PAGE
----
President Wilson issued a statement saying the report that he was the author of the Shantung section of the treaty was altogether false. Some of the Republican leaders proposed to amend the treaty so as to strike out the Shantung section, while the feeling in favor of reservations on the league of nations covenant was strengthened rather than weakened.

President Wilson returned from his week end at sea, suffering from an attack of acute dysentery, and it was thought possible his western trip might have to be delayed.

Secretary Lansing returned from Paris after nearly eight months abroad as one of the American peace delegation. He denied the reports that he intended to resign from the cabinet.

Ambassador Fletcher told the Rules Committee of the House of Representatives that since 1917 about 50 Americans had been killed or outraged in Mexico without a single arrest of conviction having followed. Senator Fall of New Mexico told the Senate that Carranzistas as well as Villistas had been concerned in the border fighting of the last six months. Mrs. John W. Correll and her son arrived in New York with the story of how Correll had been killed by Mexicans, Jun 16, on his ranch near Tampico.

The House passed the prohibition enforcement bill by a vote of 287 to 100. The bill permits keeping liquor in the home and giving it to guests.

Senator Kenyon of Iowa charged that the packers have started “the most tremendous propaganda ever instituted in the country” in order to defeat government regulation of the packing industry. The Anthracite Consumers’ League warned the Senate that food prices must drop or the price of coal would go up. Quartermaster General Rogers told a Congressional committee that pressure on the War 

Department by the National Canners’ Association was the reason for withholding from the market $23 million worth of canned vegetables no longer needed by the army.

Secretary Baker told the House Military Affairs Committee that a hurried cut in the size of the army would be dangerous, and sought to place on Congress the blame for too rapid demobilization by withholding the necessary appropriations to support an adequate army. Military, naval and commercial aeronautic experts recommend the establishment of an air ministry as a separate division of the Cabinet.

As a witness in his million dollar libel suit against The Chicago Tribune, Henry Ford said he had once planned to have his publicity manager rewrite the Bible in “plain, modern English.” He said he could read, but not fast, and objected to reading aloud because he was bothered by hay fever.

The Zionist organization of America says great numbers of Jews are planning a migration to Palestine as soon as the political status of the country is established. Nathan Straus wants to be the first Mayor of Jerusalem.

The Lusk committee discovered that Bolshevik leaders here planned a “Red Guard” composed of former members of the United State army. Several hundred soldiers were said to have expressed willingness to join the “Red Guard.”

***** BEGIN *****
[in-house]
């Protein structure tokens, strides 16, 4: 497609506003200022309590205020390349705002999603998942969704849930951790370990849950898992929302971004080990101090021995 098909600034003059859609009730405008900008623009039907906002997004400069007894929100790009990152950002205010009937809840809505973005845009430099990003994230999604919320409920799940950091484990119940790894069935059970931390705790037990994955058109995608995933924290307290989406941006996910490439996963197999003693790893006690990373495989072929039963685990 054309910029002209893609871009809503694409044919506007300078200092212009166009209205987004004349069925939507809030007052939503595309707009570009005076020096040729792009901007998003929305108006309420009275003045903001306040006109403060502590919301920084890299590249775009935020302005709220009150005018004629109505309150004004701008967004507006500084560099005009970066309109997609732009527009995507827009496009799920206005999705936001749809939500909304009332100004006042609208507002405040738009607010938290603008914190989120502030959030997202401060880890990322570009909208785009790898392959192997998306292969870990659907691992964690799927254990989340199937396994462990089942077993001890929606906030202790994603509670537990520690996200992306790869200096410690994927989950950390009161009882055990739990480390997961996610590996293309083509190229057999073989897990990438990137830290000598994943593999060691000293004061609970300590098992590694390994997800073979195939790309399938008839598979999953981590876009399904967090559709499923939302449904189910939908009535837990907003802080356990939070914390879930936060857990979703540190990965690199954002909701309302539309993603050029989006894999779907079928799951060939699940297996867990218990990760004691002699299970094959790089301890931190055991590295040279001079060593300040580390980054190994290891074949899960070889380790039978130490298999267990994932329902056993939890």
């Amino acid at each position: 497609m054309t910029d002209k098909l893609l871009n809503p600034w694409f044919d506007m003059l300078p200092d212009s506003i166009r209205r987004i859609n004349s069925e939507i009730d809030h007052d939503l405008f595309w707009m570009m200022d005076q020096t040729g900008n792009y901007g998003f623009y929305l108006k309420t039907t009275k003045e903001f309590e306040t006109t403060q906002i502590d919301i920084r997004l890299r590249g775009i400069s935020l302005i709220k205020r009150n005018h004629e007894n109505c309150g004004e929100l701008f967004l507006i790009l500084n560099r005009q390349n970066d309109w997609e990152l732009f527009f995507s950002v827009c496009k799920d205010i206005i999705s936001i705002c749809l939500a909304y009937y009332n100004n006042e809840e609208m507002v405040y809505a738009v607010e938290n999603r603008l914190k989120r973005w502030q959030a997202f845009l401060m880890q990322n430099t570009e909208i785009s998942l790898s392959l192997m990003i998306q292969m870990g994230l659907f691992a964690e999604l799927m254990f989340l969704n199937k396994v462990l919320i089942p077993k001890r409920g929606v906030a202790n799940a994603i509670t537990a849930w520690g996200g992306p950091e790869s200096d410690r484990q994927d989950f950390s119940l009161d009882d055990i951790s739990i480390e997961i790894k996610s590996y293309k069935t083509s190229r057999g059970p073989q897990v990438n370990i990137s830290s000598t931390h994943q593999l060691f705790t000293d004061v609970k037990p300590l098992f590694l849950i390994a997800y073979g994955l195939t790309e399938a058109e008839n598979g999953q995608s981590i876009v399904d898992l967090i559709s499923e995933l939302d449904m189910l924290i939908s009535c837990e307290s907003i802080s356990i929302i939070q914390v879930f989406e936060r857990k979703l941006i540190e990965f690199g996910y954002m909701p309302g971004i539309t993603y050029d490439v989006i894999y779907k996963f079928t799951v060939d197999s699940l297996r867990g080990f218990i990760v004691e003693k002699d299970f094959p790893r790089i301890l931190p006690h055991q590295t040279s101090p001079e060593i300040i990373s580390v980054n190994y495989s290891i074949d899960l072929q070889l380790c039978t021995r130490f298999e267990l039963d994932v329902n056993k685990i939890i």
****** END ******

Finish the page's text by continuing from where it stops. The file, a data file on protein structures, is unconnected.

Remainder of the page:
At Fort Leavenworth Disciplinary Barracks, 2,200 military prisoners mutinied.

With 250 vessels tied up in the port of New York and 14,000 seamen idle, the steamship owners refused to make any concessions to the seamen’s union. The owners said the strike was breaking and many of the men were returning to work.

A dirigible balloon sailing over the Chicago business district caught fire and fell through the skylight of the Illinois Trust and Savings Bank. Ten persons were killed and 25 injured. Most of the dead were employes of the bank.

Thursday, July 25, 2019

First Tri-County Club Encampment for Boys and Girls to Be Held at Chowan College, July, 1919

From the Hertford County Herald, Ahoskie, N.C., July 25, 1919. This would be a forerunner for 4-H Camp.

All Arrangements Completed for Tri-County Club Encampment

All is in readiness for the Tri-County Encampment, which will be held in Murfreesboro, at Chowan College, beginning July 28th and lasting through August 2nd. Many prominent speakers and lecturers have been added to the program. Hon. John H. Small, Congressman from the first Congressional District, has accepted an invitation to deliver an address to the boys and girls either on Wednesday or Thursday.

All residents of the three counties—Bertie, Northampton and Hertford—are invited to attend the Tri-County Encampment.

The County and Home Demonstration Agents in charge of the Tri-County Boys and Girls Encampment extend a cordial invitation to all residents of the three counties to visit the encampment whenever convenient and see the work that will be carried on with the young folks and to enjoy the entertainments that will be given each night by the boys and girls.

Individual Rations

Flour—5 pounds (prepared)
Meal—2 pounds
Irish potatoes—one dozen
Eggs—one dozen
One live chicken
Small package of salt and pepper
One can of any kind of vegetable
One can of any kind of fruit
One cup coffee (ground) or tea
One glass of jam or jelly